PYEONGCHANG, South Korea (Reuters) - Fiery Frenchman Martin Fourcade did his best to dominate the biathlon headlines at the Pyeongchang Games by becoming his country’s most successful Olympian of all time, but a young, Swedish team leads a pack that is snapping at his heels.
Fourcade’s three gold medals looked like being the stand-out performance in Pyeongchang, but the Swedes made a late rush for glory, coming form eighth to second to medal in the women’s relay and winning gold in the men’s.
Conditions at the Alpensia Biathlon Centre were challenging in virtually every competition, with strong, swirling winds and occasional snowfalls making both shooting and skiing difficult.
The biathlon has previously been the preserve of Norwegian Ole Einar Bjoerndalen, whose 13 Olympic medals made him the most successful Winter Games athlete ever until compatriot and cross-country skier Marit Bjoergen surpassed him in Pyeongchang.
Bjoerndalen wasn’t selected for these Games and with three gold medals under his belt, Fourcade looked set to usher in a new era by becoming the dominant athlete in the sport, alongside Germany’s Laura Dahlmeier.
The 29-year-old Frenchman put the nightmare of a sprint loss four years previously in Sochi behind him by lunging across the line to win the 15km mass start, and he gave a masterful performance to anchor the French team to mixed relay gold.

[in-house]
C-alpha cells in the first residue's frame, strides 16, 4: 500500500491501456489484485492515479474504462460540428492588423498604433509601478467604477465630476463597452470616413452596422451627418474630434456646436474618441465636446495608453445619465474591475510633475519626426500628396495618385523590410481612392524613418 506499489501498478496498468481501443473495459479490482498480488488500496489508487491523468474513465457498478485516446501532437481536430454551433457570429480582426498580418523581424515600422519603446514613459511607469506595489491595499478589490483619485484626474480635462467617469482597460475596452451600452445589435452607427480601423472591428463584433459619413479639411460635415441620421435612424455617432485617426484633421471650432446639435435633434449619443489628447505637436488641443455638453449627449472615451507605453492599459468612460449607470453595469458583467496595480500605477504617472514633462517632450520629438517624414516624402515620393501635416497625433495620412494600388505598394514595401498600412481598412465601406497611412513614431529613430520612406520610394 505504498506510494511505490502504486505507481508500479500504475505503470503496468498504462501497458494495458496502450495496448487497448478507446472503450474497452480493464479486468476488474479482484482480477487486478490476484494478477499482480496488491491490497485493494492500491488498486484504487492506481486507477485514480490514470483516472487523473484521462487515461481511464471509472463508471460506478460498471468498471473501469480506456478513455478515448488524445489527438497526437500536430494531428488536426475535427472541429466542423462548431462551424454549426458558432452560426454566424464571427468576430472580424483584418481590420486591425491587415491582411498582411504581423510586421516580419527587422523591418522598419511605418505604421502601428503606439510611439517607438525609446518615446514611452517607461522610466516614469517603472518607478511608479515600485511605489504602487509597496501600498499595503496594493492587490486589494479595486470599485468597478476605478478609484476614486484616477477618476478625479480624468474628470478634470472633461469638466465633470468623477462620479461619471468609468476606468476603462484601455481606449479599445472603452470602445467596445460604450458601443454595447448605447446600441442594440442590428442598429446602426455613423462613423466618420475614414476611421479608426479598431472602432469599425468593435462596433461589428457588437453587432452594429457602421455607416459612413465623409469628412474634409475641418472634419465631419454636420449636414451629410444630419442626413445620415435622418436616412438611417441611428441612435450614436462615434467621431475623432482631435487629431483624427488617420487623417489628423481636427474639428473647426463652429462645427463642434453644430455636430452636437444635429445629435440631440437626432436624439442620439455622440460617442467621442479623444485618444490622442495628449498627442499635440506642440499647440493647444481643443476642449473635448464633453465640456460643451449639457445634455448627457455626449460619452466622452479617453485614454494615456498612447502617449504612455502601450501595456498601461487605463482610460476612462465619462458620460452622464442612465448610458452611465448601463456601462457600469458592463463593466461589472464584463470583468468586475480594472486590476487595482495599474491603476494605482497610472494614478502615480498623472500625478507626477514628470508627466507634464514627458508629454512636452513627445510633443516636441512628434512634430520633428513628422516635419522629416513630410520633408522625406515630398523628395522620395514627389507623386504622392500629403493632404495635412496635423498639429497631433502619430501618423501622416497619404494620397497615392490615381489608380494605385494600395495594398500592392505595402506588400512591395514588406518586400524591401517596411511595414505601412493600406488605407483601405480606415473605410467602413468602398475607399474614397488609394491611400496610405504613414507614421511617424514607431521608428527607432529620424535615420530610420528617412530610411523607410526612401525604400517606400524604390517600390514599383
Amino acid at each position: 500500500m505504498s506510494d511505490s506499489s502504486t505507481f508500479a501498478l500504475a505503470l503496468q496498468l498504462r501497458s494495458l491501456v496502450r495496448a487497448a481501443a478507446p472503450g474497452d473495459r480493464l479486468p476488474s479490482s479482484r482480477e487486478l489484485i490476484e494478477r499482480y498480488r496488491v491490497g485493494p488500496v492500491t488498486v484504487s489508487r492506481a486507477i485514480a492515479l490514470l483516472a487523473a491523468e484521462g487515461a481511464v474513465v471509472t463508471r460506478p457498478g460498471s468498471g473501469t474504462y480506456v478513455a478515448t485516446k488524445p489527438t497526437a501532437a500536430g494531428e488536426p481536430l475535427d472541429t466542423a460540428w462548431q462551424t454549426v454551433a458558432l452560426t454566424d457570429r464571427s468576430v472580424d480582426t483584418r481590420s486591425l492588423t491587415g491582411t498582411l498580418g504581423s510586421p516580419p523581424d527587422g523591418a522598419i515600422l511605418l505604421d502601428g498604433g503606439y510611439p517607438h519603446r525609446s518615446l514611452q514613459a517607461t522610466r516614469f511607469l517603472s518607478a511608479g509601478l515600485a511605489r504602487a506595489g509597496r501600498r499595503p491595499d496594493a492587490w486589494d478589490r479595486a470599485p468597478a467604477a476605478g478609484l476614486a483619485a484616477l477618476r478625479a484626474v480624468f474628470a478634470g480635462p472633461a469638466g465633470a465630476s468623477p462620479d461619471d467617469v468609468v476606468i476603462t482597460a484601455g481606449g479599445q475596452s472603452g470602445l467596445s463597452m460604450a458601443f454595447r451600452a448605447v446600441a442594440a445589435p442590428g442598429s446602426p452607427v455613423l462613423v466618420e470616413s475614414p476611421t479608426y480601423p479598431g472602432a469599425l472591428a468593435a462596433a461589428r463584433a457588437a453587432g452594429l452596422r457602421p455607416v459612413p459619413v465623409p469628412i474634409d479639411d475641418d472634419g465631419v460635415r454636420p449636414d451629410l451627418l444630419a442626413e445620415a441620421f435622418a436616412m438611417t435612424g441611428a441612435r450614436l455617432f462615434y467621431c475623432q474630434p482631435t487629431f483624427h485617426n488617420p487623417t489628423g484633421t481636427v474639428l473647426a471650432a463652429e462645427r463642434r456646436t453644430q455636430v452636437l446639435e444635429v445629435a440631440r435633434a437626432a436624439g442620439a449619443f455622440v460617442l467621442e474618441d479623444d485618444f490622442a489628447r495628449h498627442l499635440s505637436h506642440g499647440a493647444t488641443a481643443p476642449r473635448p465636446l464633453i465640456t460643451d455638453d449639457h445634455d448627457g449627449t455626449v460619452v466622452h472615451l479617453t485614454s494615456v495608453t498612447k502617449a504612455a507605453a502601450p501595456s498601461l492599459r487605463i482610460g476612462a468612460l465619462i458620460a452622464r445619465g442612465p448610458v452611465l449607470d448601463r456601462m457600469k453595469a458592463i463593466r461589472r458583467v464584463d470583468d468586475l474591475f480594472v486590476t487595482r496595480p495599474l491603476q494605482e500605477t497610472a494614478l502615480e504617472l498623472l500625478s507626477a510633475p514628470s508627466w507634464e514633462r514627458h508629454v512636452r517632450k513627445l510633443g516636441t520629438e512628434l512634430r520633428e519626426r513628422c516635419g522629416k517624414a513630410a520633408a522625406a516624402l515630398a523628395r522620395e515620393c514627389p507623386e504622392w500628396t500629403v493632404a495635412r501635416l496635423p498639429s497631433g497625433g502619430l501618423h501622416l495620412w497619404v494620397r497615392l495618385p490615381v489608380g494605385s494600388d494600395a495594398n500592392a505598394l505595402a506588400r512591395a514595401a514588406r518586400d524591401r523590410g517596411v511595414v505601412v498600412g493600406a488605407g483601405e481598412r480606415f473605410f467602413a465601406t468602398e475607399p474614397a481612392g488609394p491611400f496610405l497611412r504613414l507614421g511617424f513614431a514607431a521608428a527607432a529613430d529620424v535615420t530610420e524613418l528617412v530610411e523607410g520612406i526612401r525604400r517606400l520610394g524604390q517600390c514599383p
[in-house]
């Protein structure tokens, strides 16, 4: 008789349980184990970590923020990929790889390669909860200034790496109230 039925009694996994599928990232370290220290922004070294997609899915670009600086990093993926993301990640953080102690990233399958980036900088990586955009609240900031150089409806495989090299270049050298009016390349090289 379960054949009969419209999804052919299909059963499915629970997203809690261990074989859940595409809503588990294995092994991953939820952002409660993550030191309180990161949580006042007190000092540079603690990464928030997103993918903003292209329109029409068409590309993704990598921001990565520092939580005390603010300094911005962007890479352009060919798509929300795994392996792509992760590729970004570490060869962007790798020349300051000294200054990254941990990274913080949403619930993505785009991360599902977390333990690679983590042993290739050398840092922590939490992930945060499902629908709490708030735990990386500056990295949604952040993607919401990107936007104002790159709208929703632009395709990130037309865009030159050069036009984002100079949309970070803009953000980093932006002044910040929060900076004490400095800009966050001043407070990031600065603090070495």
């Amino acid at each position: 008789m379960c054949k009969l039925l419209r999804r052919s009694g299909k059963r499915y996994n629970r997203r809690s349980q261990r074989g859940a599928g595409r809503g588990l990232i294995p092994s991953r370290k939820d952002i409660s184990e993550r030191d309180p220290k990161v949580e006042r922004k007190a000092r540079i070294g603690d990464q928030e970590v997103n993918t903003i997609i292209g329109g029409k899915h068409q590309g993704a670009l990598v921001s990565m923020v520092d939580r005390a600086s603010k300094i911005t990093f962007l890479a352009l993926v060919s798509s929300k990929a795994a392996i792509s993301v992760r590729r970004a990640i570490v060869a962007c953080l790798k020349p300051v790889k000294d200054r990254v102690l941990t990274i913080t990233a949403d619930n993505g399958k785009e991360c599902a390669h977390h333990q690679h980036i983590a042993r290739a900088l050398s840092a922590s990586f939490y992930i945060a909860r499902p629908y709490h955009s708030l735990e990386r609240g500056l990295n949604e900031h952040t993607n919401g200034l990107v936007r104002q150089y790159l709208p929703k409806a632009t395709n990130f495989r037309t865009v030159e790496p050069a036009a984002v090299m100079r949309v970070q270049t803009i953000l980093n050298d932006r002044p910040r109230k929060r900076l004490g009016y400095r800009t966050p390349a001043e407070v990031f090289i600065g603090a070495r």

Whereas Fourcade’s gold medals were rooted in his tremendous shooting and ice-cold nerves, the young Swedish pretenders that burst out of the pack often had to rely on their high-octane skiing to put them on the podium.
Hanna Oeberg set the tone by winning the women’s 15km pursuit event and Sebastian Samuelsson was runner-up to Fourcade in the 12.5km pursuit, but it was Oeberg’s final-leg spurt for silver in the women’s relay that blew the Games wide open for the Swedes.
Inspired by their team mates, the men went out the following night and won gold with a gritty performance by all four relay racers as they cruised to victory.
Coming to the Games on the back of five world championship golds, Germany’s Laura Dahlmeier experienced both highs and lows at the Alpensia resort, starting with two gold medals before suffering an alarming drop in form.
As Dahlmeier’s star faded, Darya Domracheva of Belarus took over, becoming the first female biathlete to win four Olympic gold medals by anchoring the women’s relay team to victory.
Second to Fourcade in the World Cup rankings, Johannes Thingnes Boe of Norway gave a glimpse of his prodigious talent, his powerful skiing helping him win the 20km individual gold and two silver medals in the men’s and mixed relays.
Most importantly for the sport, there was no single dominant athlete, despite Fourcade’s heroics for France. Weather conditions made sure every race was wide open, and wayward shooting was quickly punished.
World Cup action will now resume with many familiar names at the top of the leaderboards, but some superb performances, not least by the Swedes, will give the young pretenders even more confidence as the season reaches its climax.
Reporting by Philip O'Connor; editing by Sudipto Ganguly